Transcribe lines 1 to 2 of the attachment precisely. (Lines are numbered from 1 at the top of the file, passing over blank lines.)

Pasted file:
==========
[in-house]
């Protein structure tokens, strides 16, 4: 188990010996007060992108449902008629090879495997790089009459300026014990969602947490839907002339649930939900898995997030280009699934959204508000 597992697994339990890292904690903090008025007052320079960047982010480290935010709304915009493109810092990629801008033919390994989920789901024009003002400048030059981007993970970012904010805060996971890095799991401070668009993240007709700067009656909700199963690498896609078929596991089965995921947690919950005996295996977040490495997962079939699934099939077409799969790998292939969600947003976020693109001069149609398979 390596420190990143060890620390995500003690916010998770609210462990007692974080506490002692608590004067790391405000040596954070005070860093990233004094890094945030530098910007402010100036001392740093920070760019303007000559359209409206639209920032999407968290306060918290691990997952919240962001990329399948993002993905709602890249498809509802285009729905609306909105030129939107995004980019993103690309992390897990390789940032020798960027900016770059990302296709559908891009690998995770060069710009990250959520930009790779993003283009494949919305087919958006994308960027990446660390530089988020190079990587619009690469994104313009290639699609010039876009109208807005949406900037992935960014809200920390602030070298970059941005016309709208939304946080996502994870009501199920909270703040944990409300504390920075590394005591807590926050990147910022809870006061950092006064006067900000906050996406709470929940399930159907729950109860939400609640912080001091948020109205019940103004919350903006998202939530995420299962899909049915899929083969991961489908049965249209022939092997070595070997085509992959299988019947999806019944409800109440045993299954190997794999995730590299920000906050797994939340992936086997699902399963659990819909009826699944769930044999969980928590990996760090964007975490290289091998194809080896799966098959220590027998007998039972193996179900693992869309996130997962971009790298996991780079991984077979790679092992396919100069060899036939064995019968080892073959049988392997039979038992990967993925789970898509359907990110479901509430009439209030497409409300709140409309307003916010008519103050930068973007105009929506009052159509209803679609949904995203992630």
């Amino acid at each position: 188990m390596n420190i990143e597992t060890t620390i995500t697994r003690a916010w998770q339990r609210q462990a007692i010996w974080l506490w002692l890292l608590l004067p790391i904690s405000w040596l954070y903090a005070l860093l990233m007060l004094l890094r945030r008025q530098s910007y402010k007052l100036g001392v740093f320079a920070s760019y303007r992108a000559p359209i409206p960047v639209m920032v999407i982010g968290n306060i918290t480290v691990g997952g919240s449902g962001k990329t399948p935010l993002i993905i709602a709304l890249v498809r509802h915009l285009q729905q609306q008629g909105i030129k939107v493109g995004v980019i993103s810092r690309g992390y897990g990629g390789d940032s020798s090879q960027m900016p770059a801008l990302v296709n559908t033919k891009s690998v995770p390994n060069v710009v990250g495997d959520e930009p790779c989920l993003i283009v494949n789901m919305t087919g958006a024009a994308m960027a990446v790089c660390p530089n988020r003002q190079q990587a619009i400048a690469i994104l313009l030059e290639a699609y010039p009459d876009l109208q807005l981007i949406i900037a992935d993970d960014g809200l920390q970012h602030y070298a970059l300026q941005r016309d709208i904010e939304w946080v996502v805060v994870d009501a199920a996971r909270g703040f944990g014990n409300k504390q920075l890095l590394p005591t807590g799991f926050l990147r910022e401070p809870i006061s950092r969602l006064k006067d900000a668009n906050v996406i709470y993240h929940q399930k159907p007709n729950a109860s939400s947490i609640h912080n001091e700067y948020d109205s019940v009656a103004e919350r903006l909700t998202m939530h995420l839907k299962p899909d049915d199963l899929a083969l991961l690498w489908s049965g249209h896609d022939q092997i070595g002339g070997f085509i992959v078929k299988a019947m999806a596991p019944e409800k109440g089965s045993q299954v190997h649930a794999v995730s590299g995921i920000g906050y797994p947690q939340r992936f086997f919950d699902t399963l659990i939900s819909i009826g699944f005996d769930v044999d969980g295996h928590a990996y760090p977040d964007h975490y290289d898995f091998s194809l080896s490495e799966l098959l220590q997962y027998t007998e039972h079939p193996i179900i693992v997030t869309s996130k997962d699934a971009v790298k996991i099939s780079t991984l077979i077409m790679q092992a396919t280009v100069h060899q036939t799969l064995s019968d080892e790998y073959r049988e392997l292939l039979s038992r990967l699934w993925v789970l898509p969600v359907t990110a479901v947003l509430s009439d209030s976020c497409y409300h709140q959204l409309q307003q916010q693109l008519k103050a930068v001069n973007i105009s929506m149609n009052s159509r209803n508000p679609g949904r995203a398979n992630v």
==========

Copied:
[in-house]
């Protein structure tokens, strides 16, 4: 188990010996007060992108449902008629090879495997790089009459300026014990969602947490839907002339649930939900898995997030280009699934959204508000 597992697994339990890292904690903090008025007052320079960047982010480290935010709304915009493109810092990629801008033919390994989920789901024009003002400048030059981007993970970012904010805060996971890095799991401070668009993240007709700067009656909700199963690498896609078929596991089965995921947690919950005996295996977040490495997962079939699934099939077409799969790998292939969600947003976020693109001069149609398979 390596420190990143060890620390995500003690916010998770609210462990007692974080506490002692608590004067790391405000040596954070005070860093990233004094890094945030530098910007402010100036001392740093920070760019303007000559359209409206639209920032999407968290306060918290691990997952919240962001990329399948993002993905709602890249498809509802285009729905609306909105030129939107995004980019993103690309992390897990390789940032020798960027900016770059990302296709559908891009690998995770060069710009990250959520930009790779993003283009494949919305087919958006994308960027990446660390530089988020190079990587619009690469994104313009290639699609010039876009109208807005949406900037992935960014809200920390602030070298970059941005016309709208939304946080996502994870009501199920909270703040944990409300504390920075590394005591807590926050990147910022809870006061950092006064006067900000906050996406709470929940399930159907729950109860939400609640912080001091948020109205019940103004919350903006998202939530995420299962899909049915899929083969991961489908049965249209022939092997070595070997085509992959299988019947999806019944409800109440045993299954190997794999995730590299920000906050797994939340992936086997699902399963659990819909009826699944769930044999969980928590990996760090964007975490290289091998194809080896799966098959220590027998007998039972193996179900693992869309996130997962971009790298996991780079991984077979790679092992396919100069060899036939064995019968080892073959049988392997039979038992990967993925789970898509359907990110479901509430009439209030497409409300709140409309307003916010008519103050930068973007105009929506009052159509209803679609949904995203992630």